My masseuse greeted me and took me back to the room. The massage was lovely and relaxing…until it ended. As this is a full body massage, they do the whole spiel with the oils and everything. After the massage, you take a shower, wash the oil off, dry yourself then get dressed and head to your flight feeling relaxed. That’s what normally happens…when my massage was finished an attendant came it to tell me there was a problem and none of the water was working. I asked if I could take a shower in the F lounge as opposed to the spa to wash the oil off. She said I didn’t properly understand her, ALL of the water was off in the entire airport, so none of the showers in any lounge would be working. At this point I was starting to dread putting my clothes back on and sitting all oily and disgusting for the next 7 hours.
The attendant suggested that I try to wash off in the partially filled bathtub and she would bring me some towels that were already saturated with warm water. Left with no choice, I figured this was my only option.
At about the point that it became apparent that four hand towels and some sitting water were not going to rid me of the oils, the faucets, which had been left open when the water cut out started running furiously. I stepped out of the bath and tested the shower…it worked. I let it run for a few minutes, then hopped in, toweled off, then combed my hair and got dressed, ready to face the flight…disaster averted.
I exited the massage room and told the staff that the water was back on, they looked very relieved.
I spent the last 45 minutes in the lounge checking e-mails before it was time to board. Or at least until I thought it was time to board. Based on my boarding card, I thought I ought to head to the gate, but the woman in the front of the lounge kept telling me it was too early and she would get me when it was time.
I know some people like to be the last on the aircraft. Personally, I like to settle into my seat, make some phone calls and have a drink before we push back. I don’t mind getting onboard early. After being rebuffed for the third time or so, I decided I was going to the gate no matter what the woman said. I arrived to see a “final call” sign flashing above my flight…she had told me repeatedly boarding had not yet begun.
The flight was rather full in F, I think it was 7/8 or perhaps even a full house.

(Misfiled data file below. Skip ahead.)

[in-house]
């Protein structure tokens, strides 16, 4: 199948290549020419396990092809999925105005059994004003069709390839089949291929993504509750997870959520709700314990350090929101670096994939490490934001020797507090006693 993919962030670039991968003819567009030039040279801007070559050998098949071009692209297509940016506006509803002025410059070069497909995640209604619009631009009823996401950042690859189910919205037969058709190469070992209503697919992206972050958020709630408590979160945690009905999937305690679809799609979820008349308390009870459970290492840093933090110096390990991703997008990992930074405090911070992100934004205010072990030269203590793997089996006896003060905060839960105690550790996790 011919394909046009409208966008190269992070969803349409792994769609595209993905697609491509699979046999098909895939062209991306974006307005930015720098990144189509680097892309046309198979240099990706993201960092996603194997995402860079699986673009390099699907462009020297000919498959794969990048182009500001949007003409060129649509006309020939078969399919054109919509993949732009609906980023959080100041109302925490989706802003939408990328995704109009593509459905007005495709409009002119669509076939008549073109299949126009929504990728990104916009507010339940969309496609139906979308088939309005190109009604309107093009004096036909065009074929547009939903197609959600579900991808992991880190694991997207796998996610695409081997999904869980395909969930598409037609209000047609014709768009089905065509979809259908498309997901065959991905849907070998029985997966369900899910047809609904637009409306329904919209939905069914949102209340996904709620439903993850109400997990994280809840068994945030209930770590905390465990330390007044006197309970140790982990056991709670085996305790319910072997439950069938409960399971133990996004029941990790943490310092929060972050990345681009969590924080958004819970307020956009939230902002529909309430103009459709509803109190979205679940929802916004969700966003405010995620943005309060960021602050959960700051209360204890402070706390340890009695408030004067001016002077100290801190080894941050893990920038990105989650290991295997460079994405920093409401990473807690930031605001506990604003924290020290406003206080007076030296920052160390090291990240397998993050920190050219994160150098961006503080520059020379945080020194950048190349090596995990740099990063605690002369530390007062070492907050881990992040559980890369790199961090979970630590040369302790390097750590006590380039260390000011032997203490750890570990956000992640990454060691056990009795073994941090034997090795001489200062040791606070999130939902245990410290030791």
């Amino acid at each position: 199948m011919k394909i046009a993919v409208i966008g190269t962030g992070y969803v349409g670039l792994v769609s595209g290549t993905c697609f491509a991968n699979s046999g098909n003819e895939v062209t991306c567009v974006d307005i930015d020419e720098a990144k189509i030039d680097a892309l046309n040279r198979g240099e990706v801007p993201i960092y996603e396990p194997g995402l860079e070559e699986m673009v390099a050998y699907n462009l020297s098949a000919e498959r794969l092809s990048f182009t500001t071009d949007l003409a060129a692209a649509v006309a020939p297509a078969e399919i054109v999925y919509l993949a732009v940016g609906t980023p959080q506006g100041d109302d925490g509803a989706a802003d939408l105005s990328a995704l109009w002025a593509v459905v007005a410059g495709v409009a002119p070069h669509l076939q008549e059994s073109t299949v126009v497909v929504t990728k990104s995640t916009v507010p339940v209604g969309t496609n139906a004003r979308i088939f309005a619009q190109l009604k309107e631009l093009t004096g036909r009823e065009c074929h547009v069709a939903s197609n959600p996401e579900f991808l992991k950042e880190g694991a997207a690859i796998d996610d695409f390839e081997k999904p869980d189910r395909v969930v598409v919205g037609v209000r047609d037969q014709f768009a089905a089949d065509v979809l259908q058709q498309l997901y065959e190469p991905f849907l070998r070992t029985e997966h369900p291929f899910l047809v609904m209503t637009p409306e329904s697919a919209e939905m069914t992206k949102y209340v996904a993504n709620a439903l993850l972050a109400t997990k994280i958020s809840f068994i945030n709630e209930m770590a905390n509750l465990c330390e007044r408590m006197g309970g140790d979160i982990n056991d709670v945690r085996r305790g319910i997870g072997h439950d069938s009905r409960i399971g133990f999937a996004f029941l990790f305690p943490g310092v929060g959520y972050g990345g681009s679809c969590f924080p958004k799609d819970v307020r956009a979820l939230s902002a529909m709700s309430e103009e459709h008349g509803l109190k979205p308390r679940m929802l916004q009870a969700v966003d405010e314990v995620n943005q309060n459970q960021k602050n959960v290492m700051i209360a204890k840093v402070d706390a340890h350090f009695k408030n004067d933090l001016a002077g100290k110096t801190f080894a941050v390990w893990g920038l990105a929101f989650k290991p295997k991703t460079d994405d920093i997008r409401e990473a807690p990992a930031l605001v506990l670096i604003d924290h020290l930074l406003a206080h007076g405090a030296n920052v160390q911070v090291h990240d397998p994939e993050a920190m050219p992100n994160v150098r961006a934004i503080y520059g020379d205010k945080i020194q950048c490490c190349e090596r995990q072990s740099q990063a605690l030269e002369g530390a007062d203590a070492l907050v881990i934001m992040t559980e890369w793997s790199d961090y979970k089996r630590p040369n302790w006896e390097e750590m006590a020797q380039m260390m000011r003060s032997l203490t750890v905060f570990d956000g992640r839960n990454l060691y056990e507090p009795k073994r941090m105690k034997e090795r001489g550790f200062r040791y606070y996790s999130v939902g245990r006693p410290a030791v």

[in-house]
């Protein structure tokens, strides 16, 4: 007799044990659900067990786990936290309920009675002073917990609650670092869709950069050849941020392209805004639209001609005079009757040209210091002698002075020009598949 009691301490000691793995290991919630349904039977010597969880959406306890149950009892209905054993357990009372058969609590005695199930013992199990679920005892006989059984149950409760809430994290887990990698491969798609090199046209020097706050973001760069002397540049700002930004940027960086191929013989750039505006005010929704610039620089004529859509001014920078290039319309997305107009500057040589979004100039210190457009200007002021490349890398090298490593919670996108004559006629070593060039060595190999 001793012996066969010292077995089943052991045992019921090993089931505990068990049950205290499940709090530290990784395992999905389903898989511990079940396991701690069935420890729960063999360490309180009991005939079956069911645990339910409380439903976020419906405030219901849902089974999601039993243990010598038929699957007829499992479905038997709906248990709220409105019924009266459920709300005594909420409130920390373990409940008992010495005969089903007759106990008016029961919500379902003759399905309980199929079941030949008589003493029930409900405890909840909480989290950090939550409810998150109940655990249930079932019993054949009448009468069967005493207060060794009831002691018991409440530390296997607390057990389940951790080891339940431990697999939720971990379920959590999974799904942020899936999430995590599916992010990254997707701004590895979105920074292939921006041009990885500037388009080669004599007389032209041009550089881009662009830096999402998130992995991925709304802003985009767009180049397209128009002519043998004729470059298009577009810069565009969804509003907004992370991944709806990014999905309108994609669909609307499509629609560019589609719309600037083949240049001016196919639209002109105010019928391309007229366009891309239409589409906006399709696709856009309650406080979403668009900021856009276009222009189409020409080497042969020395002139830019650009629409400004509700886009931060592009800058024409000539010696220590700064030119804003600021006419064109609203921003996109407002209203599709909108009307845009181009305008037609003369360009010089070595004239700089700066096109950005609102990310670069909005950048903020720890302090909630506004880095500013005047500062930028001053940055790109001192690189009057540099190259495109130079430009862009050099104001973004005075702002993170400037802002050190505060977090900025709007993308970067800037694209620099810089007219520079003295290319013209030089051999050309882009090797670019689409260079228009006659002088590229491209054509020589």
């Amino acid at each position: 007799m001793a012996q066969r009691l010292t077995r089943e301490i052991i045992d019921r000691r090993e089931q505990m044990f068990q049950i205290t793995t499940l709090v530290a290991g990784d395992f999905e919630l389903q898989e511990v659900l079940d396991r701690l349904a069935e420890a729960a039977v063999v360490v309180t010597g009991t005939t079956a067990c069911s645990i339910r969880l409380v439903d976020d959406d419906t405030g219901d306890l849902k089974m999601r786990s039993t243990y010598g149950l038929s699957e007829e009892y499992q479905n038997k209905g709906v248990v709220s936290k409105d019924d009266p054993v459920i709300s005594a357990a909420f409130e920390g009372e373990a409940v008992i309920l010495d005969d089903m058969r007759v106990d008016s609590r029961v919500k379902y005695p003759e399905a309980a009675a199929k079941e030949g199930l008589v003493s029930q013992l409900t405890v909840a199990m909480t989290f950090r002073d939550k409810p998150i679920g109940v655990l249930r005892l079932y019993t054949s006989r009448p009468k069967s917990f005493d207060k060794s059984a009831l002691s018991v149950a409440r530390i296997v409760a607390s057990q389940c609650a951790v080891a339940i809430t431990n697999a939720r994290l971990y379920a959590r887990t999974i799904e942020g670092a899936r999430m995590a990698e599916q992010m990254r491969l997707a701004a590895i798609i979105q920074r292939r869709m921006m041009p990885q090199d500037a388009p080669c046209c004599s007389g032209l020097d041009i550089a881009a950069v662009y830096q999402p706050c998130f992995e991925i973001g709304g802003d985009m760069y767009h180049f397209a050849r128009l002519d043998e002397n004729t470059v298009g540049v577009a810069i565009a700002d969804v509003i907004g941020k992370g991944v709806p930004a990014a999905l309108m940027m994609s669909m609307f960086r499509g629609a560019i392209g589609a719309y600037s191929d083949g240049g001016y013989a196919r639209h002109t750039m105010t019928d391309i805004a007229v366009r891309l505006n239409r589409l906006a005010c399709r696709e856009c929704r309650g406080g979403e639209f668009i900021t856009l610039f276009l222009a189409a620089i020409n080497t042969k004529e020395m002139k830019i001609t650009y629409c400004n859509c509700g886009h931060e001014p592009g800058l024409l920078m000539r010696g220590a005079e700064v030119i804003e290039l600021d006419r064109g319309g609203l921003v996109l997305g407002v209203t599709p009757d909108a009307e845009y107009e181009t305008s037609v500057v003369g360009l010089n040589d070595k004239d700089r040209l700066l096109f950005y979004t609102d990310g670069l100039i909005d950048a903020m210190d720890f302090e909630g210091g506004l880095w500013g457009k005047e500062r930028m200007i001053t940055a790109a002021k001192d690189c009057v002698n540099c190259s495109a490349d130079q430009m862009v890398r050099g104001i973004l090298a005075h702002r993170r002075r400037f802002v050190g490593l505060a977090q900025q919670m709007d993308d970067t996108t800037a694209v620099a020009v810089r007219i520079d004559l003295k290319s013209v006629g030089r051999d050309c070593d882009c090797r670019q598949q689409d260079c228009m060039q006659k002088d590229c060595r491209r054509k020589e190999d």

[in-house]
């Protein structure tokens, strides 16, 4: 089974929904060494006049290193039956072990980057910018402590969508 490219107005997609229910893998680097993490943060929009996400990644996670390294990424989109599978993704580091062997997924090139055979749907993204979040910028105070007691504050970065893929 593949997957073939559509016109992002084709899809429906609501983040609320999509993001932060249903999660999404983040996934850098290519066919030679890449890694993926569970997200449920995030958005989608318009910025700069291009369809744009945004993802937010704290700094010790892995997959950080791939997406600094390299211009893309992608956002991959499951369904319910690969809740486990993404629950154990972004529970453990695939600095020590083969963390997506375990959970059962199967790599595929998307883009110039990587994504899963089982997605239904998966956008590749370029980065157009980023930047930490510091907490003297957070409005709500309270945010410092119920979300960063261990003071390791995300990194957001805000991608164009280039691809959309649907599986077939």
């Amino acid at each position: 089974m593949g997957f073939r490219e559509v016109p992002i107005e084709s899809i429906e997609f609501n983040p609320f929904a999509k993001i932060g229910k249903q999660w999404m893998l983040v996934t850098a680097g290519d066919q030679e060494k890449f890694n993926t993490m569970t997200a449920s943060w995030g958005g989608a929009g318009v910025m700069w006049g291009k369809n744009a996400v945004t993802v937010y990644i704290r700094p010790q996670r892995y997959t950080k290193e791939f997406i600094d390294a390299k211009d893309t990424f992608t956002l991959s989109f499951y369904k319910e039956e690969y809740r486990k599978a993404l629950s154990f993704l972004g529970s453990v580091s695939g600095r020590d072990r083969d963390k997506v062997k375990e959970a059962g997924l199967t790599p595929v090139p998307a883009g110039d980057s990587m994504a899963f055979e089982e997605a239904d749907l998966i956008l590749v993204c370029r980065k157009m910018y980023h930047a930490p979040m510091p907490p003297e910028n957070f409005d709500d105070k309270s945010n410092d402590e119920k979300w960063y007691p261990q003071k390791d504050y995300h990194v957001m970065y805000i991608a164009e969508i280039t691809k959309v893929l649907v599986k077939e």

One of my best friends from college, a Navy JAG Officer has recently been posted in Yokohama after doing a year in Afghanistan. As Yokohama is just outside of Tokyo, I had synched up this “connection” (into HND at night, out to the U.S. the next afternoon…sub-24 hour international award ticket rules make it a connection, not a stop), so that we could spend the night partying together in Tokyo, before he went back to his base, and I went back to NYC. I would see him again in about 10 days anyway.
Since I was getting into Japan so late, I was dressed for the evening, and ready to go as soon as we were wheels down in Tokyo. Once on board I took a glass of water and a glass of Dom Perignon 2000 to kick off the meal service. I watched Lawrence of Arabia on the way north, and the flight went by pretty quickly and uneventfully. I only have one major gripe, which in the grand scheme of things is actually a ridiculous thing to complain about. This is a First Class flight on TG and the flight time is usually over 6 hours. As such, most frequent fliers (including those redeeming hard earned miles) expect that they will get the full Thai First Class experience. For those of you who don’t know, when you think of F on Thai you expect: First Class lounge access ex-BKK, premium champagne & wine (in this case Dom, etc…), Caviar service with the meal, F amenity kit (this was during the switch from Rimowa to Tumi kits) and Pajamas. When you fly TG F from BKK to Tokyo, you will get the F lounge access, the premium champagne and the F amenity kit (While the Rimowa kits looked better, I found the Tumi kit much more functional, and I currently use it as my travel toiletry kit). However, no caviar and no pajamas. I specifically asked for PJ’s and was told they don’t even load them on this route. Just a heads up to all you redeemers out there…
Anyway…on to the meal service!
It really doesn’t get more comfortable than the First Class suite on these Boeing 77W’s that TG has leased from 9W. The flight was an absolute pleasure and there wasn’t even much in the way of turbulence. The only issues I have are that Thai’s service and catering in the sky don’t come anywhere close to matching their transcendent ground services. Having experienced most of the top “premium” first class products, I can say that Thai’s ground operation at BKK is without a doubt a top-3 product. Thai also has a top notch hard product (at least on the 77W), but their airborne catering is very inconsistent and at times it can be downright bad. Also, chintzy moves like cutting out caviar and PJ’s on a 6+ hour international flight just feel cheap. All of that being said, TG is the only Star Alliance airline to offer First Class direct between Bangkok and Tokyo, and it’s still a pleasure to fly.
You can see Tokyo sprawl out below you on the approach into Haneda, and the blinking red lights topping the great buildings of Tokyo have always been the iconic image of the city for me. It was after 10pm when we set down, so HND was fairly empty. We pulled up to a jet bridge alongside a KE Boeing 747-400, and I was one of the first people off the plane. There were no lines for immigration and I was quickly into Japan and on my way to the hotel to meet up with my buddy and enjoy Saturday night in Tokyo.